[A] key to understanding Kennedy's role as a swing voter is simpler: He just really, really likes the power. In his book Closed Chambers, Edward Lazarus, a former clerk for Justice Harry Blackmun, writes that Kennedy bragged about his ability to occupy one of the pivotal positions on the court, deliberately and craftily espousing views at conference that would make him a "necessary but distinctive fifth vote for a majority." Like O'Connor, Kennedy may be a legal politician before he is an ideological purist. And with O'Connor soon to be out of the picture, Kennedy may now get the chance to really make some constitutional hay.How much will Kennedy be affected by knowing that we think Roberts will influence him? On New Year's Eve, responding to a commenter who opined that Kennedy will control the Court, I wrote:
All of which raises another question now bandied about by hard-core court-watchers: What will happen when the good-natured and temperate Chief Justice Roberts begins to work his twinkly charm on Kennedy? Is it possible that while Scalia's insults helped push the conservative Kennedy toward the left, the tractor beam of Roberts' niceness may pull him back into the fold? That's certainly the hope of the political right. But if today's opinion in Gonzales is a harbinger of things to come, Roberts has some fairly heavy-duty twinkling ahead of him.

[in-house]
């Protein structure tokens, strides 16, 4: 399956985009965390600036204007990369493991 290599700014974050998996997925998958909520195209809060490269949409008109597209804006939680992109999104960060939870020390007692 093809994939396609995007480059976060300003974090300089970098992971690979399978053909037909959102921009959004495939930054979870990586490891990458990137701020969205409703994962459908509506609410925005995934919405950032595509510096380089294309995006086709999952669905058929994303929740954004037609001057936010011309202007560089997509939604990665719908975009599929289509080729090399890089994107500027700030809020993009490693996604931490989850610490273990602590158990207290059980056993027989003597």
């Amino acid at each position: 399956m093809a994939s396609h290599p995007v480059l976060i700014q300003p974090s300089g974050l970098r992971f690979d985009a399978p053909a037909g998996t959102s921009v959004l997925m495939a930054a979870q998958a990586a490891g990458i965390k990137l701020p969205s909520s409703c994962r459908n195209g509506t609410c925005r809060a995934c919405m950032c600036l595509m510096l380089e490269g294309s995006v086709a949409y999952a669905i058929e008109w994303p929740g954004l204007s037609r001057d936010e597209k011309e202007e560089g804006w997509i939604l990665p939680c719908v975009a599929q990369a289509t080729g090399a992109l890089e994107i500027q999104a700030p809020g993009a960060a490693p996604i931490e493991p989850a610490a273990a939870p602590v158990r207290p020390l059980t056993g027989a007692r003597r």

Even though I've said things like this myself, I think it underestimates the intellectual and charismatic powers of the new Chief Justice. So I want to make a different prediction for what 2006 will be like for the Supreme Court: Kennedy will work with John Roberts to forge a newly coherent moderate-conservative position. The project of creating an articulate moderate position will be so compelling and promise such benefits that Stephen Breyer will contribute his formidable skills, and we will see the era of fragmented, ad hoc decisionmaking come to an end.Of course, that's prediction melded with hope. I hate to think the justices craft idiosyncratic positions to gain attention and power. Majority opinions that clearly articulate legal doctrine are too important. If Lazarus's characterization of Kennedy were true -- and I can't say that it is -- we should be bitterly critical of him.
But we should see that there are legitimate ways judges analyze legal issues that will situate them in the middle. You can be a faithful judge without being what Litwick calls an "ideological purist." And the opposite of "ideological purist" is not "legal politician." In fact, the "ideological purist" may well be too much of a "legal politician."